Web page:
Meaningful Design Thinking is a methodology for problem solving from a creative perspective. The purpose of this method is to harness the skills of professionals to find innovative solutions to people's needs. Design Thinking was raised by David Kelley in the late 1980s, who led the creation of the Institute of Design at Stanford. This concept was later developed by Tim Brown, Stanford professor and co-founder of the consulting firm IDEO. Design Thinking is a way of thinking and can be used in order to develop a new product, to solve a problem at a social, personal or business level, to improve products, etc. At the end, for anything that poses a challenge or problem, so it can be used in various disciplines: business, education... Likewise, working this method in education leads to help learners develop competencies such as cooperation, creativity and innovation, i.e.21st century skills. Therefore, it involves:

  • Training committed students capable of finding solutions in context. 
  • Encourage collaboration through brainstorming and active participation. It is important to note that brainstorming is a creativity technique used extensively and appropriate for this thought, in order to involving the students in their learning. 

The characteristics of Design Thinking are:

  • It is learner-centered, based on empathy and understanding of people's needs, interests and motivations.
  • Collaborative: focuses on everyone's point of view.
  • Optimistic, it allows anyone to generate change, regardless of the complexity of the problem and resources.
  • Empirical: allows to fail and learn from mistakes due to feedback and the creation of new ideas.

At the same time, Design Thinking proposes that any solution must combine three axes of interest:

1. Human, since it should be something desirable.
2. It must be viable.
3. Technological.

In this sense, this methodology is an iterative process based on five steps or stages, as follows:

1. Empathize: try to know the needs of the target audience and the environment to understand the users.

2. Define: create conclusions and build a point of view based on user needs and perceptions.

3. Ideate: imagine creative solutions.

4. Prototyping: building a representation of one or more ideas to show, i.e. "landing" the ideas in the real world.

5. Evaluate: analyze and reflect on the results obtained and, thus, evaluate the entire learning process.

Therefore, Design Thinking is a creative process which helps learners design meaningful solutions to students in order to learn by doing. BeChallenge has therefore opted for this methodology, since, through the combination of Challenge-Based Learning (CBL), Design Thinking and, in addition, Connectivism allows any school to work in a very simple and comfortable way a process of teaching innovation through the platform.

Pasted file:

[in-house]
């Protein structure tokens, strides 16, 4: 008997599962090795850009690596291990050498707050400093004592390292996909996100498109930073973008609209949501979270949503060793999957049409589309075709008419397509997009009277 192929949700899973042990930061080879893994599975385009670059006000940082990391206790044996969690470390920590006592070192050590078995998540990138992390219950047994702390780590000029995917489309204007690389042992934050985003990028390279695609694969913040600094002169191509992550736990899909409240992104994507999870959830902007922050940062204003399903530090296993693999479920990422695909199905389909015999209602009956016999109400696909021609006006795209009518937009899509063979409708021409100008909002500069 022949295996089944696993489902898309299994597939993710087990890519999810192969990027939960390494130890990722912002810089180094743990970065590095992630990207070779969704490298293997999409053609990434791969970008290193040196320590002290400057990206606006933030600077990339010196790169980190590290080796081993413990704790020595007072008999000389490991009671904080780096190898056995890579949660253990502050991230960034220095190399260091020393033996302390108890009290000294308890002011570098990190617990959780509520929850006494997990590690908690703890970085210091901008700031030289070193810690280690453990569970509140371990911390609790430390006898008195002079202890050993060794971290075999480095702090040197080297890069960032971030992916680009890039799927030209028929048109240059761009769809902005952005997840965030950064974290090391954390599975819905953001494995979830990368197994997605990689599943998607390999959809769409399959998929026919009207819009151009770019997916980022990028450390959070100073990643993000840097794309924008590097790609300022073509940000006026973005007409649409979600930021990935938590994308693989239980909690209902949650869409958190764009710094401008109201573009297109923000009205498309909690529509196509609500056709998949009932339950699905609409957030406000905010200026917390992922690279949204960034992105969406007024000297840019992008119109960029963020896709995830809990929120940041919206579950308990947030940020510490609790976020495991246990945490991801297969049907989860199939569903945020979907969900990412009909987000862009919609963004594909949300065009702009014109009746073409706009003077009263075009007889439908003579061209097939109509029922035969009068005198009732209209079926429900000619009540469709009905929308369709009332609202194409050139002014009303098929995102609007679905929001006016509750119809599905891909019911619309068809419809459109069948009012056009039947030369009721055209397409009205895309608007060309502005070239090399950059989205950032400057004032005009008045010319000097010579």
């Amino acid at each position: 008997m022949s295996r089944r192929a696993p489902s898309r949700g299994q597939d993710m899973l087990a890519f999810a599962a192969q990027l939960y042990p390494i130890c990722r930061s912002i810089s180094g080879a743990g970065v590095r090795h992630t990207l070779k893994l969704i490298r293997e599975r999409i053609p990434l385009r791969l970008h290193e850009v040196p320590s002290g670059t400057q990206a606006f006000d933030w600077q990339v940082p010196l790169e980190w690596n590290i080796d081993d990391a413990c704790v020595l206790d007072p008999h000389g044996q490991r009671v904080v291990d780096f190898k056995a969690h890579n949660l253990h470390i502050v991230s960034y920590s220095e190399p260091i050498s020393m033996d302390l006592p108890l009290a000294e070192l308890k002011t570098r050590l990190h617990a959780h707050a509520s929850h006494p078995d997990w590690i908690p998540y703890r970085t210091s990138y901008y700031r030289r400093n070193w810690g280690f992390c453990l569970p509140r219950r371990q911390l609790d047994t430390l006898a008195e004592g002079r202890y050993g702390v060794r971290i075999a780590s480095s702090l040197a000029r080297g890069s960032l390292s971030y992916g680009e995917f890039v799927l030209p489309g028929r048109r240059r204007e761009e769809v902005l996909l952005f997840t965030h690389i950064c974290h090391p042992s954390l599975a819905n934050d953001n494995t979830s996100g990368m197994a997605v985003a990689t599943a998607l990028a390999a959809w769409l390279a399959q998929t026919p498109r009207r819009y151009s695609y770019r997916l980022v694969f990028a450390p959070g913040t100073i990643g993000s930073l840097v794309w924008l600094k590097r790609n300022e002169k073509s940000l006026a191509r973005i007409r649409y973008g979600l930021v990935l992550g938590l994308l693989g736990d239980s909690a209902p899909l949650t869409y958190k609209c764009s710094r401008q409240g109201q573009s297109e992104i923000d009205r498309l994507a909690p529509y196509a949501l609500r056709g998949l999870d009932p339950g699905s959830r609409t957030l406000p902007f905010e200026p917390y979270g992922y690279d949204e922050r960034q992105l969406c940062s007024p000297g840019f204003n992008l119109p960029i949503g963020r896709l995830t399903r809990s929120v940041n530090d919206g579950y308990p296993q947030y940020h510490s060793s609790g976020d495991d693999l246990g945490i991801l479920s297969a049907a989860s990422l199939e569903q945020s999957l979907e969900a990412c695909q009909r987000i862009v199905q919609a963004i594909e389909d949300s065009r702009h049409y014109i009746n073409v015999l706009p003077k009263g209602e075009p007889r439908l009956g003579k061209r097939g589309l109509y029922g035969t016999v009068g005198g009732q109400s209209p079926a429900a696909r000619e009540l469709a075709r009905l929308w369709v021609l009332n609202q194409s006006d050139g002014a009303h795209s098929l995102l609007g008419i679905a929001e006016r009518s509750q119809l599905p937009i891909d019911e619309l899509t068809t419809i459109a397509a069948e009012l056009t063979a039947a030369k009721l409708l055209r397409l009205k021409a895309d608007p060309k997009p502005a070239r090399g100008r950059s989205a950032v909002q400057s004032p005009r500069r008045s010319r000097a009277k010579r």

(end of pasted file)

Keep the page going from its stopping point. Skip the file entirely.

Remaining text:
The objective of BeChallenge methodology is to encourage students with 21st century skills (an essential trait of Design Thinking) to help them become more capable for the changes and evolutions brought about by this technological society. For this reason, the characteristic methodology of BeChallenge methodology integrates the steps or stages of Design Thinking, since the challenges launched by the platform are accompanied by a video debate, in which students collaboratively solve challenges sponsored by companies or institutions. Likewise, the process involved in the methodology of the BeChallenge methodology is based on the fundamentals principles of Design Thinking:

1. Discovery: through the video-debate, students learn about the problems or needs of their environment and society.

2. Interpretation: students create and show their conclusions through the recording of a video.

3. Ideation: students begin the process of imagining creative solutions to the challenge.

4. Experimentation: present the solution.

5. Evolution: by means of the corresponding feedback (comments made to optimize the solutions) it is decided whether or not to improve the solution.

In this way, the close relationship between the learning platform BeChallenge methodology and the Design Thinking method is showed.


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 Universia España (2017, julio 11). Design Thinking para docentes: cómo formar estudiantes más creativos. Recuperado de

 EduCaixa. Un mundo de actividades educativas (s.f.). Introducir el Design Thinking en el aula. KitCaixa Jóvenes Emprendedores. Desafío Emprende. Recuperado de

 López Tomás, C. y León Carpio, A. (2014). Introducción práctica: Design Thinking para educadores. Recuperado de

 Design Thinking for Educators. Recuperado de

 Steinbeck, Reinhold (2011). El “design thinking” como estrategia de creatividad en la distancia. Comunicar, nº37, v. XIX, Revista Científica de Educomunicación; ISSN: 1134-3478; páginas 27-35. Recuperado de

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